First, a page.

As a Master’s level practicum student with a local University, I chose Hospice of Southern Illinois for my final 600-hour practicum. In May, 2020, I will graduate from the University of Missouri-St. Louis with a Master’s Degree in Social Work. Initially, I was worried that working in hospice would be uncomfortable and honestly, dreary. What I experienced though, was respect and dignity. It can be challenging and emotionally draining at times. I witnessed the impact Social Work can have in a hospice setting as a true benefit to patients and families.
The Hospice of Southern Illinois Social Work team plans their schedule to be accommodating and meet patients and families during the point of their day when they can benefit the most from a Social Work visit. This is typically in the late morning and afternoon. The route is planned as a guideline to allow for crisis and triage needs of the patients that may arise during the day or night. My current knowledge base is from a nursing home perspective. Hospice of Southern Illinois works in patient homes, nursing homes, assisted livings, memory care settings, adult group homes, and hospitals. My practicum has allowed me the opportunity to witness the Social Work team in all these diverse settings. Being able to go into patients’ homes has been so valuable to me. I’ve had to learn safety and etiquette when entering a new patient’s home, and also the technical realities of Social Work outside of an office. Being in the home setting has a different set of demands than being in a facility. The most beneficial component for me when going from different settings is that it allows me time to mentally prepare and decompress on the way to and from each visit.
One of the hardest skills I learned is how to be present and let a family feel their pain and loss. Often I would find myself in situations where I had no idea what to say to a grieving family. In some instances, I am sitting on their couch, in their living room, that has been turned into a patient’s bedroom complete with hospital bed and medical supplies in reach. I cannot imagine the challenges involved in changing your daily life in order to care for your loved one who is terminally ill and now on hospice services. I would be distraught if I had to leave my job and routine to be there for my family member each day at home. I would do it, but that is not anyone’s ideal situation. What can you say to this family? I said nothing, I didn’t need to. I acknowledged how good of a job they are doing taking care of their family member and was in awe of how much respect and dignity they are providing.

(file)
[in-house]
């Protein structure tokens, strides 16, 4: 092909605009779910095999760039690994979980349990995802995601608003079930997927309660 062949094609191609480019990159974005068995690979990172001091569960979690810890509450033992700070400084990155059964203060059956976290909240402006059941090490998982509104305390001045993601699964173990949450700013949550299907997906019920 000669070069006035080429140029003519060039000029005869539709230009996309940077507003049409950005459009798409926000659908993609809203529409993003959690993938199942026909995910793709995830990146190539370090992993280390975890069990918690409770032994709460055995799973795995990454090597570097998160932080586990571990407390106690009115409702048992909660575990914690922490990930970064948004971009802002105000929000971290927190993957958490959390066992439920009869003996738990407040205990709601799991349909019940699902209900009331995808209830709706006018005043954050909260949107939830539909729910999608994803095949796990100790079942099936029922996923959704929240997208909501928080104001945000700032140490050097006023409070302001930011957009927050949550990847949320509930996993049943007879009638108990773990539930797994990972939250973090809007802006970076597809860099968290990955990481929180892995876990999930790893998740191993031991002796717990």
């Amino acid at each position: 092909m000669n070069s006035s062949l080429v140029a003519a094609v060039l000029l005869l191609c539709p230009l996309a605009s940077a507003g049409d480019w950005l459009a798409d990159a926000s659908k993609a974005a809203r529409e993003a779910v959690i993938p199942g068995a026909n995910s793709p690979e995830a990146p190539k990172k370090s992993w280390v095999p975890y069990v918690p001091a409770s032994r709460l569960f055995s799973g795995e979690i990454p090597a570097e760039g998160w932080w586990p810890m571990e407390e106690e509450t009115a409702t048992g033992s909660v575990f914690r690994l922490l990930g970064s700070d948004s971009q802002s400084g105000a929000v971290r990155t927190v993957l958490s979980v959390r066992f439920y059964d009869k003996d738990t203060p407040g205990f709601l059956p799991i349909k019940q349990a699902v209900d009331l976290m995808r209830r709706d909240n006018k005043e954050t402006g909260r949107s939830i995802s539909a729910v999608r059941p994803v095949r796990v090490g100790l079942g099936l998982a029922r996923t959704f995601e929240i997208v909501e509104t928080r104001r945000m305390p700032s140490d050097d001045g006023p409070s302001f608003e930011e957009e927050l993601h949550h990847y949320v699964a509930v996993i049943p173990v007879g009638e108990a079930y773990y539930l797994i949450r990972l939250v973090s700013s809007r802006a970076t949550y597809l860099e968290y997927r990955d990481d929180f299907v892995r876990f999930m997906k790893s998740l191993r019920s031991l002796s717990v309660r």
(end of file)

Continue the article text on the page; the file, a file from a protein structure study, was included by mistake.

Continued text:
Overall, working with the Social Workers and the Bereavement Counselors, I was able to experience and witness first-hand the skills and techniques implemented by staff that I know are related to their experience and training. If I still have your attention, I want to use this opportunity to thank Pam Rorie and Lisa Simonin for taking me under their wings and answering all of my questions. Every Tuesday and Friday since August, 2019, they have shared their days with me, either in the office or on the road. I know it takes them longer to complete their documentation and tasks when they take the time to explain the methods and ask my perspective. Their impact on my education does not go unrecognized. Their impact on the community, its most vulnerable population, should not go unnoticed. Thank you to the Social Work team at Hospice of Southern Illinois for the difference you make in the community.
Thank you, Macy Wierschem BSW